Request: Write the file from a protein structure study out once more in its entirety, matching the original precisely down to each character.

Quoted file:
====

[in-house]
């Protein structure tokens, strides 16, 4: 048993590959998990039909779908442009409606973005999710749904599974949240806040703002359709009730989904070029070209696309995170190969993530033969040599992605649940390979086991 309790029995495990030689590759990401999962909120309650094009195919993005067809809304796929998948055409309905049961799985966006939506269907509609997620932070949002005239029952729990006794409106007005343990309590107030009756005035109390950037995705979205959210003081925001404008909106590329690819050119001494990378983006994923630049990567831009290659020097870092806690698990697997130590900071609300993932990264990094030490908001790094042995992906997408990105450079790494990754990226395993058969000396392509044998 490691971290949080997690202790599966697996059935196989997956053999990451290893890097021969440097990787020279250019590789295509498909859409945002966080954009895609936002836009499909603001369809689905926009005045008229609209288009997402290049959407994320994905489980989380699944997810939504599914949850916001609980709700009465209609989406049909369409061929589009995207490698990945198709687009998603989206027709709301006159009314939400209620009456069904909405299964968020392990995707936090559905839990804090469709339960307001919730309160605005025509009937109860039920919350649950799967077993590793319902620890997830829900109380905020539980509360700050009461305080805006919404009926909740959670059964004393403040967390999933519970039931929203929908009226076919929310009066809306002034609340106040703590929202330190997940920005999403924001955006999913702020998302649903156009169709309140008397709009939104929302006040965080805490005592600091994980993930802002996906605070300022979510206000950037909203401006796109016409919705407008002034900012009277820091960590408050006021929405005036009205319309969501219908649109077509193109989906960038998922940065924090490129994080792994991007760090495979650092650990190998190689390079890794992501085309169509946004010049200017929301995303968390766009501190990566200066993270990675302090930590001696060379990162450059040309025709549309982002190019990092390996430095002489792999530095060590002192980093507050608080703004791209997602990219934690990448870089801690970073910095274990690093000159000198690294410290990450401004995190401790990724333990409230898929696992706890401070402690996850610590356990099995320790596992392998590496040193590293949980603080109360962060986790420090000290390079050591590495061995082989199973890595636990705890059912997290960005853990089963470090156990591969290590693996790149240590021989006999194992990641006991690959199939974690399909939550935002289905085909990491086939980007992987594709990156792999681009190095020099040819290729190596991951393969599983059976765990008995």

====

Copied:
[in-house]
């Protein structure tokens, strides 16, 4: 048993590959998990039909779908442009409606973005999710749904599974949240806040703002359709009730989904070029070209696309995170190969993530033969040599992605649940390979086991 309790029995495990030689590759990401999962909120309650094009195919993005067809809304796929998948055409309905049961799985966006939506269907509609997620932070949002005239029952729990006794409106007005343990309590107030009756005035109390950037995705979205959210003081925001404008909106590329690819050119001494990378983006994923630049990567831009290659020097870092806690698990697997130590900071609300993932990264990094030490908001790094042995992906997408990105450079790494990754990226395993058969000396392509044998 490691971290949080997690202790599966697996059935196989997956053999990451290893890097021969440097990787020279250019590789295509498909859409945002966080954009895609936002836009499909603001369809689905926009005045008229609209288009997402290049959407994320994905489980989380699944997810939504599914949850916001609980709700009465209609989406049909369409061929589009995207490698990945198709687009998603989206027709709301006159009314939400209620009456069904909405299964968020392990995707936090559905839990804090469709339960307001919730309160605005025509009937109860039920919350649950799967077993590793319902620890997830829900109380905020539980509360700050009461305080805006919404009926909740959670059964004393403040967390999933519970039931929203929908009226076919929310009066809306002034609340106040703590929202330190997940920005999403924001955006999913702020998302649903156009169709309140008397709009939104929302006040965080805490005592600091994980993930802002996906605070300022979510206000950037909203401006796109016409919705407008002034900012009277820091960590408050006021929405005036009205319309969501219908649109077509193109989906960038998922940065924090490129994080792994991007760090495979650092650990190998190689390079890794992501085309169509946004010049200017929301995303968390766009501190990566200066993270990675302090930590001696060379990162450059040309025709549309982002190019990092390996430095002489792999530095060590002192980093507050608080703004791209997602990219934690990448870089801690970073910095274990690093000159000198690294410290990450401004995190401790990724333990409230898929696992706890401070402690996850610590356990099995320790596992392998590496040193590293949980603080109360962060986790420090000290390079050591590495061995082989199973890595636990705890059912997290960005853990089963470090156990591969290590693996790149240590021989006999194992990641006991690959199939974690399909939550935002289905085909990491086939980007992987594709990156792999681009190095020099040819290729190596991951393969599983059976765990008995």